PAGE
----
Comparing Ponds as Nature Study
As the weather improved, I challenged my children with an assignment to compare and contrast our favorite ponds. Each one is a very different habitat!
This exercise was largely oral for my younger two, but I did assign my eleven-year-old a nature notebooking activity from Peaceful Ponds and had him write two descriptive paragraphs about the differences.
One of our local ponds is located in a field – we call it our meadow pond. Canada geese nest here. Mallards, coots, bushtits, and red-winged blackbirds are also regulars. On a certain log in the middle of the pond, turtles love to sun themselves. We sometimes spot turtle nesting holes or find cougar tracks in the mud. It’s one of our favorite spots because it is always teeming with animal life.
On one of our visits to the meadow pond, my youngest crouched down and slowly inched toward the shore to get a closer look at the turtles. “They think I’m a rock,” he whispered back to me loudly. After investigating as much as wanted, he stood up and the turtles instantly jumped off the log into the water, their heads bobbing above the surface eagerly watching for the first opportunity to safely climb back onto their sunny log.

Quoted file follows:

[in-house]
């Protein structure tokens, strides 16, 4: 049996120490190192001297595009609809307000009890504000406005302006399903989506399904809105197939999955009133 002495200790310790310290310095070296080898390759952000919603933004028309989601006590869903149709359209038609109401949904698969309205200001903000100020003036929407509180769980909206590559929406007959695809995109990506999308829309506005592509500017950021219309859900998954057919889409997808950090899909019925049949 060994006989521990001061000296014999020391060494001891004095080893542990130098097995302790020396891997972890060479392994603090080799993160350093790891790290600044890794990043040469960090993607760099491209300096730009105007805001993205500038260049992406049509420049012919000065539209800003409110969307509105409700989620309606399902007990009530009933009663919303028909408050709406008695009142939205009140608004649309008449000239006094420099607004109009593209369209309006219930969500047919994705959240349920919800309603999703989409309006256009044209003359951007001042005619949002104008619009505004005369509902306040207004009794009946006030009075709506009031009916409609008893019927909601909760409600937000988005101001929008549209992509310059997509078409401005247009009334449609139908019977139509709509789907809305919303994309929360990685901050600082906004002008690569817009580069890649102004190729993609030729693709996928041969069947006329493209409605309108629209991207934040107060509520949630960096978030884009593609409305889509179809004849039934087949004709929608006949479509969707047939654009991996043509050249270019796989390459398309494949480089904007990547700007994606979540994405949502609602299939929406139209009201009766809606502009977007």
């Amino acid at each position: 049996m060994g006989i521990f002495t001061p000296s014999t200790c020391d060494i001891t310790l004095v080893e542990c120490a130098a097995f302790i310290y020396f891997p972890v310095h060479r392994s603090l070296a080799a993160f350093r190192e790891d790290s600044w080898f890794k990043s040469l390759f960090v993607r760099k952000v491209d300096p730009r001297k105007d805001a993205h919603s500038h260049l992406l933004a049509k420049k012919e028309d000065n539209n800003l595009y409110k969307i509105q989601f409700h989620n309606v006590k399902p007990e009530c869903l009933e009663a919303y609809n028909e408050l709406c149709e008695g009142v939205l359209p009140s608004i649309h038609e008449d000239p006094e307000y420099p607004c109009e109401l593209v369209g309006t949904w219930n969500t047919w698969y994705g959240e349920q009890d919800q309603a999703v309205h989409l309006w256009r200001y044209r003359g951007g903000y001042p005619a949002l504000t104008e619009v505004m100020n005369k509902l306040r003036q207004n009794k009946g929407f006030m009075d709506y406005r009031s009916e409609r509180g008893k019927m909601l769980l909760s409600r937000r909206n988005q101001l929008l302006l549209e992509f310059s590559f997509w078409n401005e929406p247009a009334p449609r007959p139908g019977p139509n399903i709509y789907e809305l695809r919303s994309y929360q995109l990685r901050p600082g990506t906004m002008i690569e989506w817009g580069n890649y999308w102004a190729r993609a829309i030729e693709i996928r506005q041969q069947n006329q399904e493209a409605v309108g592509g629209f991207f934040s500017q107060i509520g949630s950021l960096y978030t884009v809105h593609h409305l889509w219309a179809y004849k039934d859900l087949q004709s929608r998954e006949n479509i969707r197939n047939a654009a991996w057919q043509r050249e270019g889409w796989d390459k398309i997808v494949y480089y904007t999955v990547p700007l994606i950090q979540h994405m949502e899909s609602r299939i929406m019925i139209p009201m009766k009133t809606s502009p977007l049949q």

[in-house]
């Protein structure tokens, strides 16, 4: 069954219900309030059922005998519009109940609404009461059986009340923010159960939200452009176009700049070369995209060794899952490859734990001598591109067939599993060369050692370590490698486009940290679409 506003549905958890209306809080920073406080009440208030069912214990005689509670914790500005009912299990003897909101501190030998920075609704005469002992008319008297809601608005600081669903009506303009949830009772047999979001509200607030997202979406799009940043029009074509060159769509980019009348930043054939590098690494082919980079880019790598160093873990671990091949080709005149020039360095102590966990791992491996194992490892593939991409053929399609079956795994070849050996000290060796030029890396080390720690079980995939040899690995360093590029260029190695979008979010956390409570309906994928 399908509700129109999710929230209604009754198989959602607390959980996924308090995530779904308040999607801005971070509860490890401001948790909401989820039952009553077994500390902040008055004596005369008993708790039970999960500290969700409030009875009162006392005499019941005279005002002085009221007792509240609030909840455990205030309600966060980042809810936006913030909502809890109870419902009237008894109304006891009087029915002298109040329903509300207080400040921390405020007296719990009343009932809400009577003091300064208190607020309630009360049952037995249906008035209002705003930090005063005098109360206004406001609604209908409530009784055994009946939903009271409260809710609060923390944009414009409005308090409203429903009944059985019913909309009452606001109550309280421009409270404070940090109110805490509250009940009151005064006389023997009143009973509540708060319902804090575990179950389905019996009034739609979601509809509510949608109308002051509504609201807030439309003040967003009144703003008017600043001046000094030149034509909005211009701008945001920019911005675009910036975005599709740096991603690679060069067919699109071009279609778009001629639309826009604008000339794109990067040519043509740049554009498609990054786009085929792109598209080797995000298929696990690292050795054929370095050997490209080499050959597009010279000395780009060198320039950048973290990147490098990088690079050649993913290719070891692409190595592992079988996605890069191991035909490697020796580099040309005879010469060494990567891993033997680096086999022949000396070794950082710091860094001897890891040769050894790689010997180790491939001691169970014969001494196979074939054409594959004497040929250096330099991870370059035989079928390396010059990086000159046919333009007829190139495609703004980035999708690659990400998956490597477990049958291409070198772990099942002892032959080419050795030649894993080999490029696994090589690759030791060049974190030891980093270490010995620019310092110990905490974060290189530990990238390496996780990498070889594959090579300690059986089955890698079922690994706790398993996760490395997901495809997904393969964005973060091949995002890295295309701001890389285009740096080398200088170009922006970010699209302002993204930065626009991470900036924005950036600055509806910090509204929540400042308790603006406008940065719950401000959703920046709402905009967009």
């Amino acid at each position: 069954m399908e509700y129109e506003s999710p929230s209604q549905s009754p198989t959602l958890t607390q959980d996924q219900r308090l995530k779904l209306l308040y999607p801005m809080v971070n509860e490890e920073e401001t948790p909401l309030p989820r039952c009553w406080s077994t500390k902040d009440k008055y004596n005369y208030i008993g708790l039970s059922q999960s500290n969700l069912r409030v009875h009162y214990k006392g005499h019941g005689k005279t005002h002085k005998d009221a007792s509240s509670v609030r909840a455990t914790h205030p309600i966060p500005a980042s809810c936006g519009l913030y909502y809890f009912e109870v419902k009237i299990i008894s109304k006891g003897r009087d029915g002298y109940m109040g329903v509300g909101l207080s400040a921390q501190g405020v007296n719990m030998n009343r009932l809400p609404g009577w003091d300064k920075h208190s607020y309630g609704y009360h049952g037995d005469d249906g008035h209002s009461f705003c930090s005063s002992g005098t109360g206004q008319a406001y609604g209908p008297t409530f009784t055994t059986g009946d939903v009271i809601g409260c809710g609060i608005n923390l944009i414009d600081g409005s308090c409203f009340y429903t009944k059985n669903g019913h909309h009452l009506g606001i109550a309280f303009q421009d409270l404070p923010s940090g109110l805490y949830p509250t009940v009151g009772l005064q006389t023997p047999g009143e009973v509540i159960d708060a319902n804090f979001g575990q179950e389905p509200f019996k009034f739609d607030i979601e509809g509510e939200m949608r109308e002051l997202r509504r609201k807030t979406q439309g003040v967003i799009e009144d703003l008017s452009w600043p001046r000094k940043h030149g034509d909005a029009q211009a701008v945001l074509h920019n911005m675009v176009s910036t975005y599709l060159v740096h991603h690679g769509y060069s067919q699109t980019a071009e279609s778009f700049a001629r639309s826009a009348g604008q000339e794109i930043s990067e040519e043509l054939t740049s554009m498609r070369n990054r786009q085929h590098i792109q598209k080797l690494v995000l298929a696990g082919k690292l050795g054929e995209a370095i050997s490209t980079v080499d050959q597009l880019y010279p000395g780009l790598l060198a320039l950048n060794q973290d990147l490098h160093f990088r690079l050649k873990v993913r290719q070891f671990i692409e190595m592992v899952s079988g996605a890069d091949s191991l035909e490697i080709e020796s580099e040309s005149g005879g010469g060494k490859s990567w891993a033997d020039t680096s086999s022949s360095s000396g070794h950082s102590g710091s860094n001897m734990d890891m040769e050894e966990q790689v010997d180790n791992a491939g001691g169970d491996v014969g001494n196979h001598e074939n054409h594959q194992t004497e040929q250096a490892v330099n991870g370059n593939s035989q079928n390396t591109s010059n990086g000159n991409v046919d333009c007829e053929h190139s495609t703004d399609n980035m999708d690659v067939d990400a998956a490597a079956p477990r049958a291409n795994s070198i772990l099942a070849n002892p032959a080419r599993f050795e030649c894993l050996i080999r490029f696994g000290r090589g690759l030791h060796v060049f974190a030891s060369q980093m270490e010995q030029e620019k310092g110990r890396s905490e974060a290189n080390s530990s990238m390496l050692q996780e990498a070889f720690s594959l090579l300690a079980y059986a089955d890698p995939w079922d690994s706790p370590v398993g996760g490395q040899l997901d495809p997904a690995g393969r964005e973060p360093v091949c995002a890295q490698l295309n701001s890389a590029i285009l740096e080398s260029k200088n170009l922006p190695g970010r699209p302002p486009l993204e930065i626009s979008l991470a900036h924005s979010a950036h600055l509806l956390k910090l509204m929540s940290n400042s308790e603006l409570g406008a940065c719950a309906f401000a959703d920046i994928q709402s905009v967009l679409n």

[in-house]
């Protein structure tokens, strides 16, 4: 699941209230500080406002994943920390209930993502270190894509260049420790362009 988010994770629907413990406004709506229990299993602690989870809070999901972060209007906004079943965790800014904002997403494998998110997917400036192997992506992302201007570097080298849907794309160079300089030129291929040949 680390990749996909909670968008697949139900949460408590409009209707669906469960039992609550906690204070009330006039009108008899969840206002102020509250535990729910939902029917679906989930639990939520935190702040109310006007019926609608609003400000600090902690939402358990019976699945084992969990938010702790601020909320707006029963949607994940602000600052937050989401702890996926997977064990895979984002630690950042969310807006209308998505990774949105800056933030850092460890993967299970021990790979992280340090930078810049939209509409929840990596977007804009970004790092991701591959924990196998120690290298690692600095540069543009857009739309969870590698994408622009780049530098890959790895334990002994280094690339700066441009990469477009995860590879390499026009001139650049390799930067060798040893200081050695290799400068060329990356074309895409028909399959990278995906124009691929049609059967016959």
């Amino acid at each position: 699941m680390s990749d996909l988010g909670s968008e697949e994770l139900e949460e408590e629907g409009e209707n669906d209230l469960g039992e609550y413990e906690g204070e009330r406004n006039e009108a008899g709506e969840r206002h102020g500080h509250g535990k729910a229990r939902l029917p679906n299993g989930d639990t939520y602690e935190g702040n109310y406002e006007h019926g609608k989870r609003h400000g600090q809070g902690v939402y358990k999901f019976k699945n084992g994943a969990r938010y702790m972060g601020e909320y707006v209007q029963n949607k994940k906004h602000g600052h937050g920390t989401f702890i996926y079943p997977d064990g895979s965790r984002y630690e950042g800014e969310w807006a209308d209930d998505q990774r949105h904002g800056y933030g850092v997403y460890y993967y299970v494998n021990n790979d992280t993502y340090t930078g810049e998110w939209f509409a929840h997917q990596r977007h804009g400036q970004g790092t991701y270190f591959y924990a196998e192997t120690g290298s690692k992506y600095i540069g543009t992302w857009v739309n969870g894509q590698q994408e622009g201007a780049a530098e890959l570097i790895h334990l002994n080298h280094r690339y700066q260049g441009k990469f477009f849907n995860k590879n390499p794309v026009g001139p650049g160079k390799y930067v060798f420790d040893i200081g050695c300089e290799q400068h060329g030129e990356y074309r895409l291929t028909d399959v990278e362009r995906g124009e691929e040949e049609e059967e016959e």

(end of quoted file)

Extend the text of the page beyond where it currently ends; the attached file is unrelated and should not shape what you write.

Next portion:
Before the turtles got comfy again, we completed one of the suggested activities from Peaceful Ponds. My kids waded out carefully to measure just how high the water came up on “walking sticks” they had found along the way. (I knew this area of the pond wasn’t deep at all, which is why I allowed them to wade in. Typically, we would only measure from the safety of the bank.)
On another nature excursion, we visited a very different location that includes a couple of different ponds, a river, and some streams. We contrasted each of these as we hiked. I asked them what the differences were between the river and the stream and between the stream and the pond.